Many stations hold to the idea that "if there's no 'blood offering,' ratings will drop." But does this way of thinking derive from viewers' preferences, or is it just an excuse created by people in the TV industry?
A newspaper reported that in a town meeting held last month in Erlun Village, a one-horse town in Yunlin County, residents complained vociferously about the sex and blood shown on TV news and variety shows. They demanded that their local government convey their feelings to the Government Information Office (GIO), and hoped that the GIO would improve its monitoring of TV. But this is difficult. If the government steps in, it could be construed as infringing on freedom of the press.
As a result, the China Times Express invited the management of a number of TV stations to discussions on journalistic standards and the content of news reports. Liao Tsang-sung, the president of Chinese Public Television and a former head of news at TTV, says that viewer response varies. He mentions an experiment conducted by the Big Three as an example: Several years ago, fist fights were a common sight in the Legislative Yuan, and the Big Three reached an agreement by which they would cut such scenes from their reports. However, after a two-week trial run, the plan was abandoned because of viewer dissatisfaction. Viewers complained that the stations were infringing on their right to know; they wanted to see the brawling.
Liao says that the Big Three used to be very conservative. They reported little "community news" (a euphemism for what are usually reports on crime or tawdry events), or at the very least, didn't spend the first 20 minutes of their program on it. But when cable stations began to employ SNGs in large numbers-reporting from the scene and transmitting sensational images-their ratings rose, forcing the Big Three to follow their lead. SNGs certainly have their weaknesses and Taiwan's viewers may curse them, but they tune in nonetheless. And the more that viewers curse, the higher the ratings rise.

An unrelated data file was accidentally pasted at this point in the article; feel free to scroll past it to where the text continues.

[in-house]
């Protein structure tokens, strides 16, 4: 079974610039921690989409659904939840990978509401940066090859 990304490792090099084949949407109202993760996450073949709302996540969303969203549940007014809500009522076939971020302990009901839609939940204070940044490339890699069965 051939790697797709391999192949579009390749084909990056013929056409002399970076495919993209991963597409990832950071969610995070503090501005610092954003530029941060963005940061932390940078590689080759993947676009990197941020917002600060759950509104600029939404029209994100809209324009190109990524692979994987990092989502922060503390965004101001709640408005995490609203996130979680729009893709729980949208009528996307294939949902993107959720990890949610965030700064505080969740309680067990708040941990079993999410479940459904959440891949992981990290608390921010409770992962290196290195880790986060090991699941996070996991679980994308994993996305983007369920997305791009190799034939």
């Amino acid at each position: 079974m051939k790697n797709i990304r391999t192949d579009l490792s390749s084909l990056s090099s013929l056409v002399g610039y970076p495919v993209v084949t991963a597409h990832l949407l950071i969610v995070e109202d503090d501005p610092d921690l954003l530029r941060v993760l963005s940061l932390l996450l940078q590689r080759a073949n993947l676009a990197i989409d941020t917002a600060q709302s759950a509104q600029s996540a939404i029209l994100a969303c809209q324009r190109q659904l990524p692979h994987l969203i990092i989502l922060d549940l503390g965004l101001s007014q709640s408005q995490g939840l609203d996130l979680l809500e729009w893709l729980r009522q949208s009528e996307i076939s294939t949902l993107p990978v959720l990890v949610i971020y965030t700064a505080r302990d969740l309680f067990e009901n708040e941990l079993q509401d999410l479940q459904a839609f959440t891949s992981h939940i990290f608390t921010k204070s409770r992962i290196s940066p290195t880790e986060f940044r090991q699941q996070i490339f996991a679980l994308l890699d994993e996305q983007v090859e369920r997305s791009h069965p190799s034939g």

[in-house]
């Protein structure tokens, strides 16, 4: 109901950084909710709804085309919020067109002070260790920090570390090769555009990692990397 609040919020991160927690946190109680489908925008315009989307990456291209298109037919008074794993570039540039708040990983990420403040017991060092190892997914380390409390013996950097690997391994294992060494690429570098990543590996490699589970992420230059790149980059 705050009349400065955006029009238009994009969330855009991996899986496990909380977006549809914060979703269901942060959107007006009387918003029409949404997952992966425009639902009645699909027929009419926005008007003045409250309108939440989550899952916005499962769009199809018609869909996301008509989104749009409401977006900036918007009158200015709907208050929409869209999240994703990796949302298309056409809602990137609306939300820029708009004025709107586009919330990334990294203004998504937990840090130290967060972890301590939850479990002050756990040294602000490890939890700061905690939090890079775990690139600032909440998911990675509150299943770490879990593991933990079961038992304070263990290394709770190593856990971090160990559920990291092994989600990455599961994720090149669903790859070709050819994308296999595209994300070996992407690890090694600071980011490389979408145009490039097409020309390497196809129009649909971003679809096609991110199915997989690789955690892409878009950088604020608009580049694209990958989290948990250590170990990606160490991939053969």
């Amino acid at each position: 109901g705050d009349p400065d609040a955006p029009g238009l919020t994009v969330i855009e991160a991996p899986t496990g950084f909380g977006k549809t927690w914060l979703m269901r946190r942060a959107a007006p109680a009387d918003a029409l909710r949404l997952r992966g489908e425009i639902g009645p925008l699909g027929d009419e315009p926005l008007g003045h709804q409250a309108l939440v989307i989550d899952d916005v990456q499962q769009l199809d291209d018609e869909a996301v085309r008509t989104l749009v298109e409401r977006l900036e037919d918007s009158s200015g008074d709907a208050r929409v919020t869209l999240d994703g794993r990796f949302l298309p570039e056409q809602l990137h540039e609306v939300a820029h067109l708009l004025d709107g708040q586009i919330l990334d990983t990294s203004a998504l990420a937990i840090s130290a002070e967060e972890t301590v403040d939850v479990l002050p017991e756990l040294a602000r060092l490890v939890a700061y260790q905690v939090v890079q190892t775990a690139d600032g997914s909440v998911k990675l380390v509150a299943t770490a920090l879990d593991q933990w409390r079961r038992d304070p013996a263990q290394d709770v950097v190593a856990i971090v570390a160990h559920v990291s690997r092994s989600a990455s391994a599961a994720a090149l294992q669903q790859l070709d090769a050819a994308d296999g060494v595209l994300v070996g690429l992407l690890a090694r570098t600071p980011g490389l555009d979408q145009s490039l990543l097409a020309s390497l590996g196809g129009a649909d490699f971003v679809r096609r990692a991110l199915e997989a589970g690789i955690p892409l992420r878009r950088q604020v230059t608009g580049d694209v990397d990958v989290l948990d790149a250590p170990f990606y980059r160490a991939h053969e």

Kuang Hsiang-hsia, vice president of CTV, feels that the volume of "community news" is due not only to competition, but also to the many changes that have taken place in Taiwanese society in recent years. There are a lot of bizarre things happening now, and reporters can't ignore them.
"We are not ostriches. We can't hide ourselves from reality. The question is whether we need to deliberately make such a big deal out of these stories," says Stella Yeh, anchor at Zhong Tian Channel. Yeh notes that in the past, when people protested, they simply wore a white headband. She asks why it is that now they throw eggs or tomatoes or paint, and why legislators come to blows and rip out microphones as part of the legislative process.
Yeh says that in the past, this kind of footage would be broadcast for a minute and a half at the most. Now, such footage often runs for three minutes. "This is using footage to make news, not support it. They're putting the cart before the horse." Nowadays, people go about getting themselves on TV in any number of ways. But what kind of impact is this having on our society? Most people don't dare to think what kind of example such behavior is setting for the younger generation. A fight to the finish
Research needs to be done to determine if viewers change the channel if the headline stories are not "community news." Currently, ratings are the standard by which TV news is judged, and ratings are the greatest pressure faced by station management.
"You can't not care about them. Every percentage point is money. It represents advertising revenues." Kuang Hsiang-hsia says that in the past, with only three stations, having the top rating meant not only money but status. Now with so many stations, ratings have become a life-or-death issue. "As a manager, ignoring ratings isn't practical. But looking at them isn't all that reassuring. You are on the edge of your seat with anxiety 24 hours a day. Even if today's ratings are high, with tomorrow's different program content, they might change. This is an unrelenting pressure," says Kuang, whose background is in academia.